The role of positron emission tomography with 18F-fluorodeoxyglucose integrated with computed tomography in the evaluation of patients with multiple myeloma undergoing allogeneic stem cell transplantation

Francesca Patriarca, Francesca Carobolante, Elena Zamagni, Vittorio Montefusco, Benedetto Bruno, Emanuaela Englaro, Cristina Nanni, Onelio Geatti, Miriam Isola, Alessandra Sperotto, Silvia Buttignol, Raffaella Stocchi, Paolo Corradini, Michele Cavo, Renato Fanin
Biology of Blood and Marrow Transplantation 2015, 21 (6): 1068-73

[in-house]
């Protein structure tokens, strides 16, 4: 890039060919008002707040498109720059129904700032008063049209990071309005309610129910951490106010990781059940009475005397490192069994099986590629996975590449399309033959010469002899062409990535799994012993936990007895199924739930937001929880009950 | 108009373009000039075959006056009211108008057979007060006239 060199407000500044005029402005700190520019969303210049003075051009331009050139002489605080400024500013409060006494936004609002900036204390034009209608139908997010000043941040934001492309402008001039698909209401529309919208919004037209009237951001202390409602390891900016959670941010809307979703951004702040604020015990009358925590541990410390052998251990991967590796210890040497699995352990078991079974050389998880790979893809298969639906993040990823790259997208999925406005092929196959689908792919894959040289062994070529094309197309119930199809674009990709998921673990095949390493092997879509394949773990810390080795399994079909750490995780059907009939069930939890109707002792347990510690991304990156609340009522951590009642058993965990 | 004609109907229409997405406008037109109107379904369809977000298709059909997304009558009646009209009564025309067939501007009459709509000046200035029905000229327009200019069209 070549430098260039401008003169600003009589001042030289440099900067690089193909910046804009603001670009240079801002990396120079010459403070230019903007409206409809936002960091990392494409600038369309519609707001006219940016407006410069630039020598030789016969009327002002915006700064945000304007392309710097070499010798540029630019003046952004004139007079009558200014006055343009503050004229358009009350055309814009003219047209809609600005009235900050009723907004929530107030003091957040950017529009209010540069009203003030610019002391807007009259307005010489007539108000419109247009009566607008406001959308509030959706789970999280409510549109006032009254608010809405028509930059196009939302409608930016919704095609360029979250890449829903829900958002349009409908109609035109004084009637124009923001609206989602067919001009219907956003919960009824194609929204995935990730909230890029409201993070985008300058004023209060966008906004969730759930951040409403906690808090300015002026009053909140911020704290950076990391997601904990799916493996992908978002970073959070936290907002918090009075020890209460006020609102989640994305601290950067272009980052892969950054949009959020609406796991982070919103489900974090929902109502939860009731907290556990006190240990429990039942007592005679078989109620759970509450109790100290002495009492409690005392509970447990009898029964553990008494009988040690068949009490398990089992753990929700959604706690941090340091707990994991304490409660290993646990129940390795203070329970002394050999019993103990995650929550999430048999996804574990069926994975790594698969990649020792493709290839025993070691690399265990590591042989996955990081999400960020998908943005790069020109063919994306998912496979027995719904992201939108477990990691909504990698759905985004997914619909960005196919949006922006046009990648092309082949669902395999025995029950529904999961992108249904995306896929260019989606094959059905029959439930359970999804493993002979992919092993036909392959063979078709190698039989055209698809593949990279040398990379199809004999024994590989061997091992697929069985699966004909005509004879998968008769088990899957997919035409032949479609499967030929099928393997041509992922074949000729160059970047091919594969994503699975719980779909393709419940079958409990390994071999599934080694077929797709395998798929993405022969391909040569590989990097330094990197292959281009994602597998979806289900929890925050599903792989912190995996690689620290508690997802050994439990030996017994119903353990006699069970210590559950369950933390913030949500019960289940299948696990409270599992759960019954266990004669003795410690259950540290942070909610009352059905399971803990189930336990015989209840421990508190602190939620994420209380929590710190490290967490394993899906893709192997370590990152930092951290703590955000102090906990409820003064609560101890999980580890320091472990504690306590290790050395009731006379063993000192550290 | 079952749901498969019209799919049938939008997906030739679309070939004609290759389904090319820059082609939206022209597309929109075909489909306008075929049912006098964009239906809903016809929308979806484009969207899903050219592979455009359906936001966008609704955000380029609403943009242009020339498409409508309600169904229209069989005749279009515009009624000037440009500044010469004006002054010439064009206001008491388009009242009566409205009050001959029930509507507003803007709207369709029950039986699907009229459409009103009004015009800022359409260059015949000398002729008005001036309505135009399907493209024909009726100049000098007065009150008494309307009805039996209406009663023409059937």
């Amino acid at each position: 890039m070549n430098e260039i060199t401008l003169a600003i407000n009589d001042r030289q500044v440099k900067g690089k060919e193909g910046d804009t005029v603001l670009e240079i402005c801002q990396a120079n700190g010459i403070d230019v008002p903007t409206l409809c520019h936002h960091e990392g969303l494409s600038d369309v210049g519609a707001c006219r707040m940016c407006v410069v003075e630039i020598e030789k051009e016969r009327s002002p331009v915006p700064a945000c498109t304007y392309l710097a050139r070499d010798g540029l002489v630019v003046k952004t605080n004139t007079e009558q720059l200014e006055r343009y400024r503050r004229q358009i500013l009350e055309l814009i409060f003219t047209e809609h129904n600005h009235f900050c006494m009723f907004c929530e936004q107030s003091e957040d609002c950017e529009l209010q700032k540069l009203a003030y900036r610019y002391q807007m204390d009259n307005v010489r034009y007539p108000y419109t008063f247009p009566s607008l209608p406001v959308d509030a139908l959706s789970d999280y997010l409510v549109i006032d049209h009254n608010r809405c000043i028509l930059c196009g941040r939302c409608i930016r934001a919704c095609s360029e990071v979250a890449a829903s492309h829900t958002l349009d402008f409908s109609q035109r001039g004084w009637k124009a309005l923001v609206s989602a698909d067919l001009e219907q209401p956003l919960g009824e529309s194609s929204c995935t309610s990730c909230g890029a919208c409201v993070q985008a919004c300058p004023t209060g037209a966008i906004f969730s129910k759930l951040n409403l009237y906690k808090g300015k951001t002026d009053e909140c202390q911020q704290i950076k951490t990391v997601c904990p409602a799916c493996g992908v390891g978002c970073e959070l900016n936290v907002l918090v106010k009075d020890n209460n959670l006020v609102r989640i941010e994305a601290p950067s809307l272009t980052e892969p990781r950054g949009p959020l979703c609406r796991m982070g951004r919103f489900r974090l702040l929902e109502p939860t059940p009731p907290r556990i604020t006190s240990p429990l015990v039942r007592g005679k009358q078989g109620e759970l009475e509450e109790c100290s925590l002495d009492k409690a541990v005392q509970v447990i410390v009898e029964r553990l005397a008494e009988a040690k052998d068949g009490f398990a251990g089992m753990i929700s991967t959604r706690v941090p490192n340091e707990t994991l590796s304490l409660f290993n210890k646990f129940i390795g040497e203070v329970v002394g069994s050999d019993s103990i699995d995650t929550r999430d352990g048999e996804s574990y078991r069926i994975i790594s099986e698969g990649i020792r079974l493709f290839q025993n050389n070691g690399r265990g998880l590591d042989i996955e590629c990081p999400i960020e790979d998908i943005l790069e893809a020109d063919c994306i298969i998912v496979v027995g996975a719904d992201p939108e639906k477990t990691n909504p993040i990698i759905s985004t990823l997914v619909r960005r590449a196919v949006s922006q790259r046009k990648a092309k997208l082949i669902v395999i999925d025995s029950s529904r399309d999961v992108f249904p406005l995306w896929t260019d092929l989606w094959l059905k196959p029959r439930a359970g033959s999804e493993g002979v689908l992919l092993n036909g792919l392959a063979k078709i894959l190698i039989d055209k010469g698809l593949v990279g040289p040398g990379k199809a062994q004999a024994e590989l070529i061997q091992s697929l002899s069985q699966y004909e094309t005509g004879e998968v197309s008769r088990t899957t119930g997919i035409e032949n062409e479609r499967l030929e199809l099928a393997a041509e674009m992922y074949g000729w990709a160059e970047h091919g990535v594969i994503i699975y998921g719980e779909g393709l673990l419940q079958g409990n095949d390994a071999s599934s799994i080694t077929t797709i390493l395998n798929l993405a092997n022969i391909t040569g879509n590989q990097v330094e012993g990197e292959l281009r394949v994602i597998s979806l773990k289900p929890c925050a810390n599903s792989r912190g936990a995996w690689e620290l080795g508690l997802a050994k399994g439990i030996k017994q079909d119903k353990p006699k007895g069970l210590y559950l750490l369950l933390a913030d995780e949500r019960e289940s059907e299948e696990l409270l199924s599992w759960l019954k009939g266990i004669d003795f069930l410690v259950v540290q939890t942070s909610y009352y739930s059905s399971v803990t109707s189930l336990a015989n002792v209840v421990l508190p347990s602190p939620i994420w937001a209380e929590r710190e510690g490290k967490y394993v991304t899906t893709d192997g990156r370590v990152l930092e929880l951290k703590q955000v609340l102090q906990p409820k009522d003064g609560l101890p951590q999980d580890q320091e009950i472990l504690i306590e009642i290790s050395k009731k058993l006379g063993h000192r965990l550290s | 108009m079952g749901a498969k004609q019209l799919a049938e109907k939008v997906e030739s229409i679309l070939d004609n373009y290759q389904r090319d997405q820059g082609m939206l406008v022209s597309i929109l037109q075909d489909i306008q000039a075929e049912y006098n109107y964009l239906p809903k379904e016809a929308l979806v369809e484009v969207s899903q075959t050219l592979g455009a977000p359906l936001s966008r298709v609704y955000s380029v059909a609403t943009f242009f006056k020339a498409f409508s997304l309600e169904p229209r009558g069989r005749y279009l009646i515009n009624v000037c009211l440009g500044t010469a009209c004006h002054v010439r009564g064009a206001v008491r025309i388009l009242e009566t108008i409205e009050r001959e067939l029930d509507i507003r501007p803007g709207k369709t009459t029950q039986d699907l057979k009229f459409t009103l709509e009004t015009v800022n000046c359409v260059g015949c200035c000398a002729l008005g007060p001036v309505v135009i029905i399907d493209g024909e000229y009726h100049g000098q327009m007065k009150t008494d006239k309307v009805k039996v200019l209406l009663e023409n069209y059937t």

Positron emission tomography (PET) integrated with computed tomography (PET/CT) has been reported to be useful for screening myelomatous lesions at diagnosis in patients with multiple myeloma (MM) and for monitoring response to autologous stem cell transplantation (auto-SCT). The aim of the study was to evaluate the prognostic significance of PET/CT in MM patients who received allogeneic stem cell transplantation (allo-SCT). Patients who underwent upfront auto-SCT followed by allo-SCT, either as consolidation or salvage treatment, were studied with PET/CT before and/or within 6 months after allo-SCT. The number, the maximum standard uptake value (SUV), and the location (medullary or extramedullary) of focal lesions (FLs) were recorded and investigated as predictors of progression-free survival (PFS) and overall survival (OS) by univariate and multivariate analyses. Fifty-four patients had a PET/CT scan before allo-SCT. Of these, 22 patients (41%) had a negative PET/CT scan, 11 patients (20%) showed 1 to 3 FLs, and 21 patients (39%) had either a diffuse bone marrow involvement or more than 3 FLs. SUV was >4.2 in 21 patients (39%) and extramedullary disease (EMD) was present in 6 patients (11%). Multivariate analysis of prognostic factors before allo-SCT showed that persistence of EMD at transplantation was an independent predictor of poor PFS, whereas OS was negatively influenced by unrelated donor and SUV > 4.2. Fifty-nine patients had a PET/CT scan within 6 months after allo-SCT. Multivariate analysis of post-treatment variables showed that persistence of EMD and failure to obtain complete response or very good partial response after allo-SCT were strongly associated with shorter PFS and OS. Of the 46 patients with evaluable PET/CT scans both before and 6 months after allo-SCT, the 23 patients who maintained or reached a PET complete remission showed a significantly prolonged PFS and OS compared with the 23 patients with persistence of any PET positivity (2-year PFS: 51% versus 25%, P = .03; 2-year OS: 81% versus 47%, P = .001). This study indicates that PET/CT imaging before and after allo-SCT is significantly associated with the outcome, suggesting the utility of this technique for MM staging before allo-SCT and for response monitoring after the transplantation.

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